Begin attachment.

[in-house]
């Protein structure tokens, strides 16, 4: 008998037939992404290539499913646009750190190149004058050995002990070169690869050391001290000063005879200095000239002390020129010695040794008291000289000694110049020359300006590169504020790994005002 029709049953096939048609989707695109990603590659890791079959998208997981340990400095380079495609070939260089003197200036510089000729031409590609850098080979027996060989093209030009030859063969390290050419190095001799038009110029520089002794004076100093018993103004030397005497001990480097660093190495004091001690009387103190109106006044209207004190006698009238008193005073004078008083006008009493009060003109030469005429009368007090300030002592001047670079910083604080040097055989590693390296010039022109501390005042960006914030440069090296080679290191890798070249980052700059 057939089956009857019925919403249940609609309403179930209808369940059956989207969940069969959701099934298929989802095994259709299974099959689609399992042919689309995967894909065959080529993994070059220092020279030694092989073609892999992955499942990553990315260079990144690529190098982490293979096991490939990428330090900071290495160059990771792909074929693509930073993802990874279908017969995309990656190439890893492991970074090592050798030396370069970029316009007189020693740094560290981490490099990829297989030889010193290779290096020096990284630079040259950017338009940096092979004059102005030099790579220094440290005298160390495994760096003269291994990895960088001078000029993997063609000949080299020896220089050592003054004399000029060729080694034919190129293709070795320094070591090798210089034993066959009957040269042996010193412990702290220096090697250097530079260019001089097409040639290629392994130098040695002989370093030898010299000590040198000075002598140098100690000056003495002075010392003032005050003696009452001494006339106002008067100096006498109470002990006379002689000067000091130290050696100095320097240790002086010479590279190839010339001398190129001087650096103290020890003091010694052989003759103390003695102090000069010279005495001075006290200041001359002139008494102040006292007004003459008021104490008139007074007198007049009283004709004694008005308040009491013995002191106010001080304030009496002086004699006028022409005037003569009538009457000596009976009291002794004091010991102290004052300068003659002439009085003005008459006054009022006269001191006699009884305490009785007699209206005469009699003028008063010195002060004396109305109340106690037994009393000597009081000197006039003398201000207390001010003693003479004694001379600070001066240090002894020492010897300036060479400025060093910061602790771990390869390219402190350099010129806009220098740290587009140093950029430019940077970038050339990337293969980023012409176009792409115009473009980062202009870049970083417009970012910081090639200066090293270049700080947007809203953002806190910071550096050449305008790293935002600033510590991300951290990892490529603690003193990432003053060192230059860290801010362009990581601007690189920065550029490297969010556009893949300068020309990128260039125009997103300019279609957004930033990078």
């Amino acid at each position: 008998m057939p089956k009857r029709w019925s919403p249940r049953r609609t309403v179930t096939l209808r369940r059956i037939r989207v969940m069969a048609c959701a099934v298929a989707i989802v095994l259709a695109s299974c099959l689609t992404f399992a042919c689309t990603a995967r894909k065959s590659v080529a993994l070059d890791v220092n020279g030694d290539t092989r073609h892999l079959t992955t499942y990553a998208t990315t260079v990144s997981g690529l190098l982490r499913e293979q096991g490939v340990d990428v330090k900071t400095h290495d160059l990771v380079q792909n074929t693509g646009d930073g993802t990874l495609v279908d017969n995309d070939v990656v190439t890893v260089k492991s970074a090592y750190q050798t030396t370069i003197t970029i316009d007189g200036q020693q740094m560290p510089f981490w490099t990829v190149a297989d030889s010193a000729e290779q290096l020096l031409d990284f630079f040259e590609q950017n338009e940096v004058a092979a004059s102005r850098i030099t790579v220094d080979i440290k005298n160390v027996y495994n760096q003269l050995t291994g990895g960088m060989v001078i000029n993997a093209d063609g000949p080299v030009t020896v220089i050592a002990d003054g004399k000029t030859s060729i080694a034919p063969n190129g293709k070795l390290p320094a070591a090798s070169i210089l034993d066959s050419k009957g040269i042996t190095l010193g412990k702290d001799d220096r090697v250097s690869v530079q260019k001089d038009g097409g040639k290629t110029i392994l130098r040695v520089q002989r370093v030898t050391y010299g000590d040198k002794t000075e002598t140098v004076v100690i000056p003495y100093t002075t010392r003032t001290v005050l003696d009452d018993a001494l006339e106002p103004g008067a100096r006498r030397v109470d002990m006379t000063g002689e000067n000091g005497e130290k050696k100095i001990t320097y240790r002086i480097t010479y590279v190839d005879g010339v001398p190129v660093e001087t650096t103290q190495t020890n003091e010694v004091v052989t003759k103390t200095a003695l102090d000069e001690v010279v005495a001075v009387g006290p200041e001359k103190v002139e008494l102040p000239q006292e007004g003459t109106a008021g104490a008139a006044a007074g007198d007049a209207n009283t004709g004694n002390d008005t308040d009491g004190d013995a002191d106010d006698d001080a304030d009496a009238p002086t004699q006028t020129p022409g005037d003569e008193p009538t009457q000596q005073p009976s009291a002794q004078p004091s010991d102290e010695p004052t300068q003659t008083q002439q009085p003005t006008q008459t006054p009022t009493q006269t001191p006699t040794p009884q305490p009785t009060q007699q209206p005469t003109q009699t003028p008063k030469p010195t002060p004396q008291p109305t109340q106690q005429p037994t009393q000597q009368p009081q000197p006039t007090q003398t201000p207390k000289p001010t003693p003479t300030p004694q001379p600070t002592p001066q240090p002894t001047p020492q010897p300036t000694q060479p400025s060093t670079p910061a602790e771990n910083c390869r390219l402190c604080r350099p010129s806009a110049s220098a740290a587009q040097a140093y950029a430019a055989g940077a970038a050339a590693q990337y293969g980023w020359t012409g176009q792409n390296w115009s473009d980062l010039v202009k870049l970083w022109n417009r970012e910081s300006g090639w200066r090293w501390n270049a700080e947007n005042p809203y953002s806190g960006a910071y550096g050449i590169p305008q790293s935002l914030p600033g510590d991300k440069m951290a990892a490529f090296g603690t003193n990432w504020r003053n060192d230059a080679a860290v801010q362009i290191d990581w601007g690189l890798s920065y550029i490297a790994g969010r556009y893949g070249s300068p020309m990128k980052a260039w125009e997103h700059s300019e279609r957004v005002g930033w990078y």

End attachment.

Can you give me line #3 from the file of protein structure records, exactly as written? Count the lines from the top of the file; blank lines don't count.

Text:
């Amino acid at each position: 008998m057939p089956k009857r029709w019925s919403p249940r049953r609609t309403v179930t096939l209808r369940r059956i037939r989207v969940m069969a048609c959701a099934v298929a989707i989802v095994l259709a695109s299974c099959l689609t992404f399992a042919c689309t990603a995967r894909k065959s590659v080529a993994l070059d890791v220092n020279g030694d290539t092989r073609h892999l079959t992955t499942y990553a998208t990315t260079v990144s997981g690529l190098l982490r499913e293979q096991g490939v340990d990428v330090k900071t400095h290495d160059l990771v380079q792909n074929t693509g646009d930073g993802t990874l495609v279908d017969n995309d070939v990656v190439t890893v260089k492991s970074a090592y750190q050798t030396t370069i003197t970029i316009d007189g200036q020693q740094m560290p510089f981490w490099t990829v190149a297989d030889s010193a000729e290779q290096l020096l031409d990284f630079f040259e590609q950017n338009e940096v004058a092979a004059s102005r850098i030099t790579v220094d080979i440290k005298n160390v027996y495994n760096q003269l050995t291994g990895g960088m060989v001078i000029n993997a093209d063609g000949p080299v030009t020896v220089i050592a002990d003054g004399k000029t030859s060729i080694a034919p063969n190129g293709k070795l390290p320094a070591a090798s070169i210089l034993d066959s050419k009957g040269i042996t190095l010193g412990k702290d001799d220096r090697v250097s690869v530079q260019k001089d038009g097409g040639k290629t110029i392994l130098r040695v520089q002989r370093v030898t050391y010299g000590d040198k002794t000075e002598t140098v004076v100690i000056p003495y100093t002075t010392r003032t001290v005050l003696d009452d018993a001494l006339e106002p103004g008067a100096r006498r030397v109470d002990m006379t000063g002689e000067n000091g005497e130290k050696k100095i001990t320097y240790r002086i480097t010479y590279v190839d005879g010339v001398p190129v660093e001087t650096t103290q190495t020890n003091e010694v004091v052989t003759k103390t200095a003695l102090d000069e001690v010279v005495a001075v009387g006290p200041e001359k103190v002139e008494l102040p000239q006292e007004g003459t109106a008021g104490a008139a006044a007074g007198d007049a209207n009283t004709g004694n002390d008005t308040d009491g004190d013995a002191d106010d006698d001080a304030d009496a009238p002086t004699q006028t020129p022409g005037d003569e008193p009538t009457q000596q005073p009976s009291a002794q004078p004091s010991d102290e010695p004052t300068q003659t008083q002439q009085p003005t006008q008459t006054p009022t009493q006269t001191p006699t040794p009884q305490p009785t009060q007699q209206p005469t003109q009699t003028p008063k030469p010195t002060p004396q008291p109305t109340q106690q005429p037994t009393q000597q009368p009081q000197p006039t007090q003398t201000p207390k000289p001010t003693p003479t300030p004694q001379p600070t002592p001066q240090p002894t001047p020492q010897p300036t000694q060479p400025s060093t670079p910061a602790e771990n910083c390869r390219l402190c604080r350099p010129s806009a110049s220098a740290a587009q040097a140093y950029a430019a055989g940077a970038a050339a590693q990337y293969g980023w020359t012409g176009q792409n390296w115009s473009d980062l010039v202009k870049l970083w022109n417009r970012e910081s300006g090639w200066r090293w501390n270049a700080e947007n005042p809203y953002s806190g960006a910071y550096g050449i590169p305008q790293s935002l914030p600033g510590d991300k440069m951290a990892a490529f090296g603690t003193n990432w504020r003053n060192d230059a080679a860290v801010q362009i290191d990581w601007g690189l890798s920065y550029i490297a790994g969010r556009y893949g070249s300068p020309m990128k980052a260039w125009e997103h700059s300019e279609r957004v005002g930033w990078y």